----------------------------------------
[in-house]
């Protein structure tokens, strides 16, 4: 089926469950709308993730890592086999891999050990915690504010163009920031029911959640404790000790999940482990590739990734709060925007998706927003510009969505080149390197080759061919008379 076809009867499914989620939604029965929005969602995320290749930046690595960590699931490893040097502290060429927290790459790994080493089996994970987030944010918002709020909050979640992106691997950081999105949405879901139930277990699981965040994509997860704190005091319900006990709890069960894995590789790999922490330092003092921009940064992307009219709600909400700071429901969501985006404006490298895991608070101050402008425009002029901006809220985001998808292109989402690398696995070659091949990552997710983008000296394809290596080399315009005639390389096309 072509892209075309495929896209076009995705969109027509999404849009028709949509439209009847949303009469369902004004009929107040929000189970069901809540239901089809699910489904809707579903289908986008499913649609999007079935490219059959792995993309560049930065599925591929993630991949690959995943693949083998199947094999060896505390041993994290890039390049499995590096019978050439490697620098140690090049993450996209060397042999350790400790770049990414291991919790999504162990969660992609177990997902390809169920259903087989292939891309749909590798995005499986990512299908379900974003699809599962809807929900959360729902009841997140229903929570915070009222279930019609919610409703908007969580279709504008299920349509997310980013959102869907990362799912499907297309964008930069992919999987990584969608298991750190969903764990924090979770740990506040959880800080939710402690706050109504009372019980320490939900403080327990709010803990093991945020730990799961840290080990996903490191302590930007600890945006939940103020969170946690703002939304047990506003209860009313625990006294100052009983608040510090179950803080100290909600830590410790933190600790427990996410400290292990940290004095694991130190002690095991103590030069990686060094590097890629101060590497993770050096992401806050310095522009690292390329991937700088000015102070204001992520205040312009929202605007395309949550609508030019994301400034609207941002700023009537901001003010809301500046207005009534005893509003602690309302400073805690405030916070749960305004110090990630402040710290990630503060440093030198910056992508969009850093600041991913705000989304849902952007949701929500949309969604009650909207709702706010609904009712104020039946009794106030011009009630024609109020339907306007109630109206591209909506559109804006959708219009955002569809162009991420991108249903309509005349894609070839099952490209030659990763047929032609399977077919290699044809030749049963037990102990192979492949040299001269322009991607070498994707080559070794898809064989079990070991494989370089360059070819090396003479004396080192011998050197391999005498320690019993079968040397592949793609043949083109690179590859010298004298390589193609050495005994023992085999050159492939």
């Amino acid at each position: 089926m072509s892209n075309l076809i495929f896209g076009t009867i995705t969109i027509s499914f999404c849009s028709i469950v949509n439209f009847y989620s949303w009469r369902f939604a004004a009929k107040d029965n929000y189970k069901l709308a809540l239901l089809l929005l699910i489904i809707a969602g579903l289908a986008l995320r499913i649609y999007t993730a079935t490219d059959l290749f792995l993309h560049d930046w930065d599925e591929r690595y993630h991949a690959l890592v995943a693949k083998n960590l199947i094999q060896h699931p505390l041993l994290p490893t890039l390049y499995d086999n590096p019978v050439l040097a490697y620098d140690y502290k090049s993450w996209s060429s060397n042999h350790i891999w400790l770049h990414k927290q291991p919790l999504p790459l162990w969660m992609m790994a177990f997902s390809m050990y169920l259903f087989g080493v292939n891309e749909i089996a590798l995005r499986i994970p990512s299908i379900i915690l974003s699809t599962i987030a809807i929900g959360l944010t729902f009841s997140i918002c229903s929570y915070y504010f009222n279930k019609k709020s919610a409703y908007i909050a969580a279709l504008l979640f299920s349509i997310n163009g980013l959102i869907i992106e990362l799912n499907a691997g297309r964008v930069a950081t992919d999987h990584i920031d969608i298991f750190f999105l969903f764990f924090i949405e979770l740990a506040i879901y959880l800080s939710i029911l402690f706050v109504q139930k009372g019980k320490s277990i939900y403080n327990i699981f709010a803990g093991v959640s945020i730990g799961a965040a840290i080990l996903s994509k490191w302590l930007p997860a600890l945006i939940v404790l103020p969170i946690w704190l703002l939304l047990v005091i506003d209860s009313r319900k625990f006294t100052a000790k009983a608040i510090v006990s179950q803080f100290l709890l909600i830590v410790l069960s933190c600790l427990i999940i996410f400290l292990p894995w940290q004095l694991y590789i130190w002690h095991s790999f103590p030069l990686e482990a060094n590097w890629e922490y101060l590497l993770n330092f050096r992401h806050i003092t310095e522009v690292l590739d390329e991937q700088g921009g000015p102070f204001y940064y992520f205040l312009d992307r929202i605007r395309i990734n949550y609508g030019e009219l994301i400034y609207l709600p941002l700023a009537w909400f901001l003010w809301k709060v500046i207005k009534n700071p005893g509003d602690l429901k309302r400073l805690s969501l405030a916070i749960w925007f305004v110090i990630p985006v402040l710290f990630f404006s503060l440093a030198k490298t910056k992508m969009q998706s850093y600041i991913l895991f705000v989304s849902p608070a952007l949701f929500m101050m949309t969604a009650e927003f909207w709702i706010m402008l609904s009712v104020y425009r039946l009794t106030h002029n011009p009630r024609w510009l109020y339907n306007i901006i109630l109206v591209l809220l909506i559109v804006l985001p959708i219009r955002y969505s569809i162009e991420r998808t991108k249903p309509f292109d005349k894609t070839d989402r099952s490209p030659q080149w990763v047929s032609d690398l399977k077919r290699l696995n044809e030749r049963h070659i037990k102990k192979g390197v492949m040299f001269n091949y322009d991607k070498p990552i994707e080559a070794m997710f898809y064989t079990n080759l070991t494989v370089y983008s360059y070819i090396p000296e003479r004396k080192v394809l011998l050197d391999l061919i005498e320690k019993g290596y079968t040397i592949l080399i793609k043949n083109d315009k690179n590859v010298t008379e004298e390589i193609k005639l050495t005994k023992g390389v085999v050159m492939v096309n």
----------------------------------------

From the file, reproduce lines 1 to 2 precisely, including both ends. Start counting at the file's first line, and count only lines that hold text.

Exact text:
[in-house]
């Protein structure tokens, strides 16, 4: 089926469950709308993730890592086999891999050990915690504010163009920031029911959640404790000790999940482990590739990734709060925007998706927003510009969505080149390197080759061919008379 076809009867499914989620939604029965929005969602995320290749930046690595960590699931490893040097502290060429927290790459790994080493089996994970987030944010918002709020909050979640992106691997950081999105949405879901139930277990699981965040994509997860704190005091319900006990709890069960894995590789790999922490330092003092921009940064992307009219709600909400700071429901969501985006404006490298895991608070101050402008425009002029901006809220985001998808292109989402690398696995070659091949990552997710983008000296394809290596080399315009005639390389096309 072509892209075309495929896209076009995705969109027509999404849009028709949509439209009847949303009469369902004004009929107040929000189970069901809540239901089809699910489904809707579903289908986008499913649609999007079935490219059959792995993309560049930065599925591929993630991949690959995943693949083998199947094999060896505390041993994290890039390049499995590096019978050439490697620098140690090049993450996209060397042999350790400790770049990414291991919790999504162990969660992609177990997902390809169920259903087989292939891309749909590798995005499986990512299908379900974003699809599962809807929900959360729902009841997140229903929570915070009222279930019609919610409703908007969580279709504008299920349509997310980013959102869907990362799912499907297309964008930069992919999987990584969608298991750190969903764990924090979770740990506040959880800080939710402690706050109504009372019980320490939900403080327990709010803990093991945020730990799961840290080990996903490191302590930007600890945006939940103020969170946690703002939304047990506003209860009313625990006294100052009983608040510090179950803080100290909600830590410790933190600790427990996410400290292990940290004095694991130190002690095991103590030069990686060094590097890629101060590497993770050096992401806050310095522009690292390329991937700088000015102070204001992520205040312009929202605007395309949550609508030019994301400034609207941002700023009537901001003010809301500046207005009534005893509003602690309302400073805690405030916070749960305004110090990630402040710290990630503060440093030198910056992508969009850093600041991913705000989304849902952007949701929500949309969604009650909207709702706010609904009712104020039946009794106030011009009630024609109020339907306007109630109206591209909506559109804006959708219009955002569809162009991420991108249903309509005349894609070839099952490209030659990763047929032609399977077919290699044809030749049963037990102990192979492949040299001269322009991607070498994707080559070794898809064989079990070991494989370089360059070819090396003479004396080192011998050197391999005498320690019993079968040397592949793609043949083109690179590859010298004298390589193609050495005994023992085999050159492939």